As the number of Aboriginal and Torres Strait Islander people studying health-related disciplines grows, it is important to provide appropriate support and mentoring within the educational pathway that leads into the workforce. For this to be achieved there needs to be greater collaboration in Aboriginal and Torres Strait Islander health workforce policy and program development, not only within DoHA but across government.

Recruitment and retention

Recruitment and retention of Aboriginal and Torres Strait Islanders in health-related disciplines is vital to achieve positive health outcomes, as is providing appropriate training and support to non–Aboriginal and Torres Strait Islander health practitioners.

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Box 5.1: The Indigenous Chronic Disease Package (ICDP) Sentinel Sites Evaluation (SSE)

The Sentinel Sites Evaluation (SSE) provides place-based monitoring and formative evaluation of the Indigenous Chronic Disease Package (ICDP). The Menzies School of Health Research has been contracted to undertake the Sentinel Sites Project (2010 to 2013). Twenty-four evaluation sites have been established across Australia covering urban, regional and remote areas. The SSE provides important information in relation to the ICDP at a local level and informs ongoing program refinement.

The SSE identified a range of “enablers” and “constraints” in the context of developing a workforce with the skills and capacity to improve access to and delivery of high quality services and programs for prevention and management of chronic disease.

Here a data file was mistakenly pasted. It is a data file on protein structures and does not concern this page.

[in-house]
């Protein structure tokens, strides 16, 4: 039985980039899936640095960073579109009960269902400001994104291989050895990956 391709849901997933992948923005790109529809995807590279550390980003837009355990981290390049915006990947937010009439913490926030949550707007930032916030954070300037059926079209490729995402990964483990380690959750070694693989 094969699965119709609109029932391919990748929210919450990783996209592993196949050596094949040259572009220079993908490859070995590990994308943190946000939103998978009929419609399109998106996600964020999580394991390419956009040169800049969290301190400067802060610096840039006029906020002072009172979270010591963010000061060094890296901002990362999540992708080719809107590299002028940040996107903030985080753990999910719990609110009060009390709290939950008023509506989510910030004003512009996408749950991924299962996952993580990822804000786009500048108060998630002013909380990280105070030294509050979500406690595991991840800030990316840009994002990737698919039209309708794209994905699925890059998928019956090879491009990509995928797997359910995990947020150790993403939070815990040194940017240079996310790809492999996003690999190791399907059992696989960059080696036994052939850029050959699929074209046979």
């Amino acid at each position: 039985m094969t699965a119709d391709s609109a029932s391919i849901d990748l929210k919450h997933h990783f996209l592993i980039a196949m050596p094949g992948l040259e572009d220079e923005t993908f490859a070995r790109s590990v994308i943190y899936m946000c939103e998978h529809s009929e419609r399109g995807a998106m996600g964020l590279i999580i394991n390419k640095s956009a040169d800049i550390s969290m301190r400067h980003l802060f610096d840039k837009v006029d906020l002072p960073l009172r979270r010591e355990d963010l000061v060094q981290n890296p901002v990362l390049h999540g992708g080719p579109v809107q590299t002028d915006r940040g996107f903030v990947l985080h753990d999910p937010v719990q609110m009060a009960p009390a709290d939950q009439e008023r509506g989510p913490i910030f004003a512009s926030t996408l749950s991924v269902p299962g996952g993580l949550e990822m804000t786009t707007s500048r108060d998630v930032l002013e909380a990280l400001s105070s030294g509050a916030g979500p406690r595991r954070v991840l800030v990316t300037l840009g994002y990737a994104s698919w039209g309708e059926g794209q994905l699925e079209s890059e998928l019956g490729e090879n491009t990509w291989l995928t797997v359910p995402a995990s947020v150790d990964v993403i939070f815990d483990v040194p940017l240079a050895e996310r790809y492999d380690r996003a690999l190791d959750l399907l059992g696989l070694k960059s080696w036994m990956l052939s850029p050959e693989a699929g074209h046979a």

The enablers include:

  • leadership commitment to workforce development;
  • structured and informed management;
  • clear articulation of vision and workforce requirements;
  • a tiered approach to dissemination of information to enable communications to be tailored to the needs of different organisations and individuals; and
  • practical support.

The constraints include:

  • highly variable workforce capacity;
  • limited availability of skilled workers;
  • limited service capacity for mentoring, supervising and developing staff; and
  • operational systems that are not well integrated.114

[end of box]

A key policy consideration identified by the ICDP SSE was the need to enhance the skills of the existing health workforce (for instance, nurses, who are well distributed in rural and regional areas of Australia), to provide more complex chronic disease management services and care.115 This highlights the importance of changing the focus towards preventative health care to address chronic disease in Aboriginal and Torres Strait Islander people, rather than continuing an approach based only on uncoordinated episodes of care to treat the symptoms of disease. This has important implications for training of the existing workforce, as well as the education of the future health workforce.

Distribution

Whilst there is a lot of effort focused on increasing the level of recruitment and retention of the health workforce in rural and remote areas, there are also challenges on building an appropriate health workforce in urban areas.

In addition to addressing geographical distribution of the health workforce, in its 2009 report, A Healthier Future for All Australians,116 the National Health and Hospitals Reform Commission recommended strengthening and expanding the organisational capacity and sustainability of the Aboriginal community‑controlled health sector to provide broader comprehensive primary health care services.

New workforce roles

The Aboriginal and Torres Strait Islander Health Worker Project – Growing Our Future, was released by Health Workforce Australia (HWA) in December 2012. Outcome 2.3 of this report proposes a more collaborative and strategic approach to planning the Aboriginal and Torres Strait Islander health workforce in response to local needs.117